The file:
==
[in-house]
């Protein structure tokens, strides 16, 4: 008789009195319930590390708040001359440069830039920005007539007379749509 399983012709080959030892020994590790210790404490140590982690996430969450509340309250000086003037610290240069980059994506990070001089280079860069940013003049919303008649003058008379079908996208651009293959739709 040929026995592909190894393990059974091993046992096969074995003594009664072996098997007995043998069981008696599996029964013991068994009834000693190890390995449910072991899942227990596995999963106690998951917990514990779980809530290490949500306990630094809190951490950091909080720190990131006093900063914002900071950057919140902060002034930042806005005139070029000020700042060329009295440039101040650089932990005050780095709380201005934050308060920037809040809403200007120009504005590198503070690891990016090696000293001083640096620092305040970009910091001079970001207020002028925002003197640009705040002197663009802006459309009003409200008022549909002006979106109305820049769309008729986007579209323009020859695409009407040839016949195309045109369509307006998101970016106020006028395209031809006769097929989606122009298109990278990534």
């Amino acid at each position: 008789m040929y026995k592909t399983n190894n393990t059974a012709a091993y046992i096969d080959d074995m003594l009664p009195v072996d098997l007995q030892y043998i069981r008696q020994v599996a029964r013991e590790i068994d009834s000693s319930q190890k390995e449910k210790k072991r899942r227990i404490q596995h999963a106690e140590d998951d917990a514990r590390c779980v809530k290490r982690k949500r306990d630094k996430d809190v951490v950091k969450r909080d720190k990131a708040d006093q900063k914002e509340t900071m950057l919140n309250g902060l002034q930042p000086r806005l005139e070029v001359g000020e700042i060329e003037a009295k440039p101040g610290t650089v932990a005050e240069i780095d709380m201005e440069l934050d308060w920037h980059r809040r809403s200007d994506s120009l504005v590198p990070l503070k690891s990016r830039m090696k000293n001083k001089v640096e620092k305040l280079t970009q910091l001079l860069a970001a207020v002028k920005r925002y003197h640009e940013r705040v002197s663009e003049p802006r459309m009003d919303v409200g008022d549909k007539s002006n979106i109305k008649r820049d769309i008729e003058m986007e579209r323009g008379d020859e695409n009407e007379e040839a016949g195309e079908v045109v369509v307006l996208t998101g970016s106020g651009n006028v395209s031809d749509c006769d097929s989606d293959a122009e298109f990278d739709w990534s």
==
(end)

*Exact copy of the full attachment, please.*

[in-house]
């Protein structure tokens, strides 16, 4: 008789009195319930590390708040001359440069830039920005007539007379749509 399983012709080959030892020994590790210790404490140590982690996430969450509340309250000086003037610290240069980059994506990070001089280079860069940013003049919303008649003058008379079908996208651009293959739709 040929026995592909190894393990059974091993046992096969074995003594009664072996098997007995043998069981008696599996029964013991068994009834000693190890390995449910072991899942227990596995999963106690998951917990514990779980809530290490949500306990630094809190951490950091909080720190990131006093900063914002900071950057919140902060002034930042806005005139070029000020700042060329009295440039101040650089932990005050780095709380201005934050308060920037809040809403200007120009504005590198503070690891990016090696000293001083640096620092305040970009910091001079970001207020002028925002003197640009705040002197663009802006459309009003409200008022549909002006979106109305820049769309008729986007579209323009020859695409009407040839016949195309045109369509307006998101970016106020006028395209031809006769097929989606122009298109990278990534």
């Amino acid at each position: 008789m040929y026995k592909t399983n190894n393990t059974a012709a091993y046992i096969d080959d074995m003594l009664p009195v072996d098997l007995q030892y043998i069981r008696q020994v599996a029964r013991e590790i068994d009834s000693s319930q190890k390995e449910k210790k072991r899942r227990i404490q596995h999963a106690e140590d998951d917990a514990r590390c779980v809530k290490r982690k949500r306990d630094k996430d809190v951490v950091k969450r909080d720190k990131a708040d006093q900063k914002e509340t900071m950057l919140n309250g902060l002034q930042p000086r806005l005139e070029v001359g000020e700042i060329e003037a009295k440039p101040g610290t650089v932990a005050e240069i780095d709380m201005e440069l934050d308060w920037h980059r809040r809403s200007d994506s120009l504005v590198p990070l503070k690891s990016r830039m090696k000293n001083k001089v640096e620092k305040l280079t970009q910091l001079l860069a970001a207020v002028k920005r925002y003197h640009e940013r705040v002197s663009e003049p802006r459309m009003d919303v409200g008022d549909k007539s002006n979106i109305k008649r820049d769309i008729e003058m986007e579209r323009g008379d020859e695409n009407e007379e040839a016949g195309e079908v045109v369509v307006l996208t998101g970016s106020g651009n006028v395209s031809d749509c006769d097929s989606d293959a122009e298109f990278d739709w990534s």